Each week in Moms Talk, our Moms Council of experts and smart moms take your questions, give advice and share solutions.
So grab a cup of coffee and settle in as we start this week's conversation about road trips. Please add comments to the comments box below this story and give your own feedback and ideas. And if you have a question you'd like answered for next week, let us know.
Question: With summer vacations in full swing many families drive to their destinations. How do you keep the kids occupied in the car for hours? Is the DVD player in the car the last resort or a must have?
Answer From Momʼs Councilmember Robin Fradkin Matthew (mother of 1):
I have to say that, even with only two and a half short years of motherhood under my belt, I am an expert on this (at least for the 1-2 age.) I am a Philly transplant and grew up in New England, where my son and I travel (by car) solo every 2-3 months. What would be a 6-7 hour ride for grown-ups is easily an 8-9 hour ride with a kid. Here's how we make it through:
- Time the leaving right. Nine in the morning works for us. That way, we ride for a couple of hours, stop for lunch, he naps for a couple of hours, stop for a snack, then ride a couple more hours and we're there, just in time for dinner with plenty of time to acclimate to our destination before bedtime.
- Don't pack snacks. I know this is counter-intuitive. Have something, sure, but don't overdo it. Part of the allure of a road-trip is stopping for snacks you don't usually get. Plus, if you snack the whole time, your kids won't eat meals and you need that time to recharge at a rest-stop. (Also, rest-stop tip: park as far away as possible from the door and let the kids wander and meander at their own pace to get in.)
- NEW toys/books. Pick up a few fun things and break one out every hour of awake travel. I have heard the recommendation of wrapping the new toys, but I have never done that.
- Lap desk/travel tray. (I use this one from One Step Ahead: http://www.onestepahead.com/catalog/product.jsp?productId=537347) and it is great for reading oversized books, playing with trucks, and eating the Munchkins we picked up as a road-trip snack.
- Magnets on a baking sheet. I brought this last time and it was a hit. (Leapfrog alphabet magnets for little kids; magnetic poetry for older ones.)
- Laptop/DVD. For us, it's a must-have on a trip. We don't start out the trip with it, but we do break it out and he pretty much has unlimited access to it as long as we're in the car. (I have an actual outlet in my car, which takes care of the battery issue, but when we drive my partner's car, we use an adapter we got specifically for charging multiple devices in a cigarette lighter.) I stock my iTunes library with episodes of Sesame Street and Little Bill, plus some movies he loves, but doesn't watch often (Barney's Christmas Star is a holiday-holdover fave.)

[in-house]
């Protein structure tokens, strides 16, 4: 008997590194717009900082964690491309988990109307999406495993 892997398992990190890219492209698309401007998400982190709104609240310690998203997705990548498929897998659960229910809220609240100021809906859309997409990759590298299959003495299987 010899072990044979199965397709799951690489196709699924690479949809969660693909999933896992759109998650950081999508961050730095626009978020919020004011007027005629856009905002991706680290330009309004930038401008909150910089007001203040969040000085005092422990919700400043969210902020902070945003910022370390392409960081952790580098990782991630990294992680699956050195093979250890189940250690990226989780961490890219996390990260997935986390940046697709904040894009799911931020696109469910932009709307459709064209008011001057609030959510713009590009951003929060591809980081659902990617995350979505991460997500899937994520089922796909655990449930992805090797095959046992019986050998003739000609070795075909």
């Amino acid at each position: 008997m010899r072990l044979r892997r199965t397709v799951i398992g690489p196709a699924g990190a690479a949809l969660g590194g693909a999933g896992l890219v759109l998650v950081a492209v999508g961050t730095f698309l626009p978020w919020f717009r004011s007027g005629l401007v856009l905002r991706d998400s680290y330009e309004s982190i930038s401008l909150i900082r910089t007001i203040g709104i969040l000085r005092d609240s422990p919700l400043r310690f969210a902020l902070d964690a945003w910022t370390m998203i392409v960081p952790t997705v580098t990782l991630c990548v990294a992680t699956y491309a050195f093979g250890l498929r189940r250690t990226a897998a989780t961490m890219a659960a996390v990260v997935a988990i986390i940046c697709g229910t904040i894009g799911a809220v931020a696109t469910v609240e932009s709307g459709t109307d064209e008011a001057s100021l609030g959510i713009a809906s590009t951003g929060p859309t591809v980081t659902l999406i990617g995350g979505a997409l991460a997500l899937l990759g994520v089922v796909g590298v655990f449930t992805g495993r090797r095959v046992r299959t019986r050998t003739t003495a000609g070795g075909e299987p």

I'm sure I will have more ideas as my son gets older and I'm sure there are things I'm not doing, but for now, these really work. Rides (knock wood) have been relatively painless when I'm prepared.
Answer From Momʼs Councilmember Kristin Luther (mother of 2):
I have found for my kids that listening to kids' CDs and reading/looking at books is the absolute best car entertainment-for hours. My kids love Veggie Tales, Baby Einstein, and Sesame Street music CDs, especially when there's a "story" or narration in between songs. And for the last two years, my older son (almost 8) has LOVED to listen to audiobooks. I visit the library right before a trip, choose a bunch of children's audiobooks, and then download them to my iPod.
When listening to audiobooks in the car, we barely hear from my son on an eight-hour car trip. We also check out some of the Playaway audiobooks at the library-that really saves me the step of downloading the story-though I have found that many of the Playaways are geared for slightly older kids-10 and up.
When my son was younger, and now, with my 18-month-old son, I just tried to keep a variety of books and CDs on hand so that after the 20-30 minute time limit of their attention span is up, we can switch to a new one. We do have a travel DVD player that we have used on occasion for my older son, but probably not since we started using the audiobooks.
Thankfully, both of my boys have always enjoyed the built-in entertainment of a road trip—passing trucks, trains, train tracks, bridges, etc., and so looking out the window occupies them quite a bit too.
Easy car snacks—juice boxes, cheese sticks, fruit, and other finger-foods can pass some time too.